Lighting by Room
“If a room is lit the right way, everyone looks their best and feels relaxed and comfortable, but they don’t know why,” says Lindsey Adelman, a New York–based industrial designer who specializes in light fi xtures. Each room in your home has very different lighting requirements and needs determined by the activities performed there. Learn how to achieve the perfect balance of lighting in your home with these helpful tips.
Whether you’re greeting guests or returning home after a long day, the foyer is a welcoming space that conveys the first statement of your lighting style – sometimes before you’ve even reached the front door. When an exterior window gives a view into a two-story foyer, be sure that the hanging fixture is centered and scaled to the frame of the window. Matching sconces or portable lamps can be used to flank mirrors or other areas of visual interest and provide an additional layer of ambient light for a pleasant arrival.
As the social and recreational center of the home, living and family rooms have substantial and varied lighting requirements. To meet these different needs, three to four layers of lighting should be used. Entertaining guests calls for a special lighting scheme that creates intimate ambiance. Consider different types of task lighting, both up and downlighting, throughout the space. A chandelier or other decorative fixture centered above the conversation area can supply the room with ambient light, while wall sconces placed around the room can introduce a layer of soft lighting to guests’ faces. When it’s time to sit back and relax, reading is facilitated by table and floor lamps. Accent lighting can shed light on a prized possession or area of visual interest, while specialty picture lights can brighten uppaintings and other wall art.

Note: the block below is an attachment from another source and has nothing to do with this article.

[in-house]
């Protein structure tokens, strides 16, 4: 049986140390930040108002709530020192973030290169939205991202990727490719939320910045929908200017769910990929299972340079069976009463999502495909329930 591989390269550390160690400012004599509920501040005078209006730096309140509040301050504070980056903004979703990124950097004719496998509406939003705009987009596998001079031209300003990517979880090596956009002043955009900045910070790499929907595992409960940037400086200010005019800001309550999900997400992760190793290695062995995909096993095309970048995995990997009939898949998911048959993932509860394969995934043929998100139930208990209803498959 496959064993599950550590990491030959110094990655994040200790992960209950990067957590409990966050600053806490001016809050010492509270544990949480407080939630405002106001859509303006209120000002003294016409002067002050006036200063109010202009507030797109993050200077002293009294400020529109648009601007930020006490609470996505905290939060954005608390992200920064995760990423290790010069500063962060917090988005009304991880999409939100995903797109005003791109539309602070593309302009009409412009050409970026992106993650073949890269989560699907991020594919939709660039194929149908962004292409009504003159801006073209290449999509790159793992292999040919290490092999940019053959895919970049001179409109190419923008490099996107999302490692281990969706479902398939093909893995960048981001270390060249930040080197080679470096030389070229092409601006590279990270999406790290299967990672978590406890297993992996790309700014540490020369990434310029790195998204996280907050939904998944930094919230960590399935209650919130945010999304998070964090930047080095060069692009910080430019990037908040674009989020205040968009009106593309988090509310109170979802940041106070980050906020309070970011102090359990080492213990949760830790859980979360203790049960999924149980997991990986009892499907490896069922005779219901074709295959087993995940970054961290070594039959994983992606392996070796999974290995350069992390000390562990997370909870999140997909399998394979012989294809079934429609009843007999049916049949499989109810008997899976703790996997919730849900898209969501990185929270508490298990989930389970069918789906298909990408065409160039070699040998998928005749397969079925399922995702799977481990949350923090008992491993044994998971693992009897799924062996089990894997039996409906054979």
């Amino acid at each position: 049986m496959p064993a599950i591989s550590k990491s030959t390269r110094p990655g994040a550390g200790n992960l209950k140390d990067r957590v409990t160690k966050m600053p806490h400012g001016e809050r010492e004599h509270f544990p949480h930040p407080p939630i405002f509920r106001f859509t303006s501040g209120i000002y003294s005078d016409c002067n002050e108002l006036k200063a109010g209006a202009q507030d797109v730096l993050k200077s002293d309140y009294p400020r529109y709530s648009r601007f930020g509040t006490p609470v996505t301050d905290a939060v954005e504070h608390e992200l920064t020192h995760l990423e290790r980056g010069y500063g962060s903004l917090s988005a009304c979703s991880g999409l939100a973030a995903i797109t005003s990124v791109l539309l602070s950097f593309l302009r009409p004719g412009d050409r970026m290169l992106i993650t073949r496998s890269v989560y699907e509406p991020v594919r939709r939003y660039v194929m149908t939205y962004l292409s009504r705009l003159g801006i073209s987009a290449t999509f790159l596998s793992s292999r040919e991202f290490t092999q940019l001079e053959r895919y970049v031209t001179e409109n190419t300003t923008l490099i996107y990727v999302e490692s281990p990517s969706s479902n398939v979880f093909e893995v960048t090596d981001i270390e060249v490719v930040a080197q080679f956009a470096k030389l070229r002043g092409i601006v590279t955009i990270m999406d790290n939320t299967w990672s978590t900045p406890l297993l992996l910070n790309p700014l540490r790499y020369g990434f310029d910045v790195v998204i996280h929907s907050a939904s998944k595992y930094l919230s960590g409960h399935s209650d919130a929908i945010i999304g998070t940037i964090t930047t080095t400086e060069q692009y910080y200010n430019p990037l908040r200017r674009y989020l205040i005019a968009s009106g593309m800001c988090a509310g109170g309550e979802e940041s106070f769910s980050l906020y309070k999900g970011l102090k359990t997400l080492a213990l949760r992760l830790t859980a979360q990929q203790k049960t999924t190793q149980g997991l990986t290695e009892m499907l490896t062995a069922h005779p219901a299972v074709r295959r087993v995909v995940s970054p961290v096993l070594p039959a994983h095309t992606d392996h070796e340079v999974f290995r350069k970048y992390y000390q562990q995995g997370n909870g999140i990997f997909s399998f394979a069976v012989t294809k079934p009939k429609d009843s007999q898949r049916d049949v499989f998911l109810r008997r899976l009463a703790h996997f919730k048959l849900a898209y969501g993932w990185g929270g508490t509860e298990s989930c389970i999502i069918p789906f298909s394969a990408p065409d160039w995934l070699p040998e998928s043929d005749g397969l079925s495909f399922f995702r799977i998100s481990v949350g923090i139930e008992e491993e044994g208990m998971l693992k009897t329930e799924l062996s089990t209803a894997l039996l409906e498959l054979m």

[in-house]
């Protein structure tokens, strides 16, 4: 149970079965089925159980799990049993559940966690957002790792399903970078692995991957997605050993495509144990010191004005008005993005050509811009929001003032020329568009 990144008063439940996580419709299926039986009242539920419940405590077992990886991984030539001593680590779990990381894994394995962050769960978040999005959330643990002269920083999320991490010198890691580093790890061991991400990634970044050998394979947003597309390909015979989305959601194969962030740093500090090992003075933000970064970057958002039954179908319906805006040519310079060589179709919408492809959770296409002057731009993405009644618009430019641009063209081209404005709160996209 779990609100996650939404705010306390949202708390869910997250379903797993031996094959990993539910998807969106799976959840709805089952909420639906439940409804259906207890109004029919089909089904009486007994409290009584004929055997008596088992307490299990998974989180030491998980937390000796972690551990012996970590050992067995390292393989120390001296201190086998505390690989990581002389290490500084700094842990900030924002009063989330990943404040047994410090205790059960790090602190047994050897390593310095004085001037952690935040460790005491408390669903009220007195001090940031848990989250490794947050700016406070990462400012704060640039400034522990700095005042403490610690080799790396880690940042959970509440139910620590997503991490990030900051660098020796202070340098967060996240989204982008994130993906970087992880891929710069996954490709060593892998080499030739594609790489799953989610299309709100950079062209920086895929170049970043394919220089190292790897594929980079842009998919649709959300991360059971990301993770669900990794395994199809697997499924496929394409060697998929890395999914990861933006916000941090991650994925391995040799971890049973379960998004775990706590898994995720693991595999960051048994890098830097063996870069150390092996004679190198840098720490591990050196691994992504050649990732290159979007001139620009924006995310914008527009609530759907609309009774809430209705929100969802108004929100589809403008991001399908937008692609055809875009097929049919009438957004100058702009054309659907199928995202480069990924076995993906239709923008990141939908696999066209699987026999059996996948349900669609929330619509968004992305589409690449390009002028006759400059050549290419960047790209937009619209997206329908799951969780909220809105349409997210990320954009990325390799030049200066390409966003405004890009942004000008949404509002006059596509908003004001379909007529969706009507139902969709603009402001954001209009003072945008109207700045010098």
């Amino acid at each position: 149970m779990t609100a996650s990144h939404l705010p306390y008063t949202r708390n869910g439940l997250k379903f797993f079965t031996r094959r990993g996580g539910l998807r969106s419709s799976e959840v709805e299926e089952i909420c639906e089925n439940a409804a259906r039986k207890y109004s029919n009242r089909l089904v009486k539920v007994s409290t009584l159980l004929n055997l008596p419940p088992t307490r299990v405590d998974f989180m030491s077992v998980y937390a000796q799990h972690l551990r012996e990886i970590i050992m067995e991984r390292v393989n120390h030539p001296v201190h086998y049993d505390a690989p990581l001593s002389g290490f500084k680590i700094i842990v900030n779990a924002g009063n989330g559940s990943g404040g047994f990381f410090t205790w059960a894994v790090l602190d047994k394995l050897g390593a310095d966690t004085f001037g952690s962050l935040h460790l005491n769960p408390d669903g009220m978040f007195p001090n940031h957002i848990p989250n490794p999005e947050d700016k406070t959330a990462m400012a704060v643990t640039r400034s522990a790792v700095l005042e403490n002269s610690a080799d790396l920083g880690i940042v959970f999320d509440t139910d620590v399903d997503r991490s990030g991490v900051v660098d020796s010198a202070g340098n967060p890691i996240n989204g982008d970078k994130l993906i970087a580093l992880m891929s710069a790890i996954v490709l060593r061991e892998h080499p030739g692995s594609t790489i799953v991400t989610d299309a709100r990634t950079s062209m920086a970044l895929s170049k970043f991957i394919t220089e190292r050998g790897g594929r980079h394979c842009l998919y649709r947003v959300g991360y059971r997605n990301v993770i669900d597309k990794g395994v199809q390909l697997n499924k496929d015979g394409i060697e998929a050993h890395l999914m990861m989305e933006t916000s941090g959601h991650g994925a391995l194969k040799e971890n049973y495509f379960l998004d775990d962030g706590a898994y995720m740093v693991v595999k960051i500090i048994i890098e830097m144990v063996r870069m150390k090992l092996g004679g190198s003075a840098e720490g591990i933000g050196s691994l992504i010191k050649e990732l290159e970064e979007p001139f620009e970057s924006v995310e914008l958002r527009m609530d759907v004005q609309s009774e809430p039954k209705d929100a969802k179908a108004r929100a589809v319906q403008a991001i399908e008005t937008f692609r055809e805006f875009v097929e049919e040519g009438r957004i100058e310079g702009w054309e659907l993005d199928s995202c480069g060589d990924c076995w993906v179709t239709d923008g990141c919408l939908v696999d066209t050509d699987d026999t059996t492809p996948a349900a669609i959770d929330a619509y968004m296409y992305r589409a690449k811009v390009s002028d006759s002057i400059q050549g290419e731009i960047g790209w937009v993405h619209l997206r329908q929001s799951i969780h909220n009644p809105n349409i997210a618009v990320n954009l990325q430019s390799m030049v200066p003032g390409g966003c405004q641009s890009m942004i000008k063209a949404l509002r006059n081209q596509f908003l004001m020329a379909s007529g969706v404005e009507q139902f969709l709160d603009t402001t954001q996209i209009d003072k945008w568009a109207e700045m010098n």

When lighting a bedroom, you should create an overall atmosphere of quiet relaxation. While a flush mount ceiling fixture and two bedside lamps still define standard bedroom lighting, thoughtful planning can recast the space in a different light. Consider scale. Chandeliers and larger-scale pendants can make high ceilings feel more intimate, while semi-flush mounts add a decorative element to vertically limited spaces. Decide on task areas and task lighting for activities such as bedside reading. Swing-arm wall sconces or a pair of small pendants can serve the same purpose as portables while freeing up nightstand space. You can also hang pendants next to the bed or install recessed downlights above – just be sure not to install them directly above the sleeping area.
As hubs of household activity, kitchens demand layered lighting from a variety of sources. Strong overhead lighting is necessary for general illumination and can be attractively accomplished with a larger-scale flush mount fixture. Traditional cooking and cleaning areas, such as island counters, require focused task lighting from pendants or island fixtures. Breakfast nooks can be lit with a single glass globe, a decorative pendant, or even a cluster of smaller pendants hung at varying heights for maximum visual impact. A wall sconce or two can provide additional ambient light, focused in the eating area. Accent lighting, including undercabinet lighting, is the least common layer but is becoming a bigger influence in creating the final look.
Whether you’re paying bills or writing your next novel, a well-lit workspace is essential for getting the job done. Pendants, flush mounts and recessed fixtures can provide excellent ambient lighting for working but should not be so bright as to create glare off your computer screen. Keeping overhead and recessed lights along the room’s perimeter can also help avoid working under direct glare. Close-in work demands specific task lighting from portable desk lamps, floor lamps or pendants installed over the work area.
While flush mounts are still considered standard for ambient bathroom lighting, pendants and small chandeliers can add touches of unexpected elegance and reinvent the utilitarian space. When it comes to the vanity, the best mirror lighting surrounds the face with even light to minimize shadows and avoid glare. Shower stalls require additional overhead lighting, which must be UL rated for wet locations, while standalone tubs and whirlpools can be surrounded by sconces to create effective ambiance.
Decorative lighting reaches its apex in the dining room. Serving as the room’s artistic focal point, a chandelier traditionally illuminates the dining table. However, to avoid glare, limit chandeliers to 100 watts with the right bulbs and use indirect lighting elsewhere. Longer tables may be illuminated by a pair of smaller chandeliers or formidable pendants for a grand effect. Sideboards and buffets can be flanked by sconces for accent lighting as well.
Make the table the brightest spot in the room to draw people in.
Content provided by the Littman Brands